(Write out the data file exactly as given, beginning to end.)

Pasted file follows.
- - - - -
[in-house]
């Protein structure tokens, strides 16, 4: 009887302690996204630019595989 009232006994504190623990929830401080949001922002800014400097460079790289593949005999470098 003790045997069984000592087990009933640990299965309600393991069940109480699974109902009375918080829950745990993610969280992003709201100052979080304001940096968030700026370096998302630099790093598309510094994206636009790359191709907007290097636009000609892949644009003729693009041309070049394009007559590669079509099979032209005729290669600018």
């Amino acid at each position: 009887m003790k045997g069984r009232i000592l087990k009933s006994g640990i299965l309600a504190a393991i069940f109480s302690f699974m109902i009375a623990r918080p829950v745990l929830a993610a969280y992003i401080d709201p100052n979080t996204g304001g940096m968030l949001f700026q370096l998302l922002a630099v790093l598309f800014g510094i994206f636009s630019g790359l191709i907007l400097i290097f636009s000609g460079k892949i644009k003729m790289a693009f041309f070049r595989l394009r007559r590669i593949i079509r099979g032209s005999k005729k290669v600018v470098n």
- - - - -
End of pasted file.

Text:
[in-house]
């Protein structure tokens, strides 16, 4: 009887302690996204630019595989 009232006994504190623990929830401080949001922002800014400097460079790289593949005999470098 003790045997069984000592087990009933640990299965309600393991069940109480699974109902009375918080829950745990993610969280992003709201100052979080304001940096968030700026370096998302630099790093598309510094994206636009790359191709907007290097636009000609892949644009003729693009041309070049394009007559590669079509099979032209005729290669600018």
């Amino acid at each position: 009887m003790k045997g069984r009232i000592l087990k009933s006994g640990i299965l309600a504190a393991i069940f109480s302690f699974m109902i009375a623990r918080p829950v745990l929830a993610a969280y992003i401080d709201p100052n979080t996204g304001g940096m968030l949001f700026q370096l998302l922002a630099v790093l598309f800014g510094i994206f636009s630019g790359l191709i907007l400097i290097f636009s000609g460079k892949i644009k003729m790289a693009f041309f070049r595989l394009r007559r590669i593949i079509r099979g032209s005999k005729k290669v600018v470098n």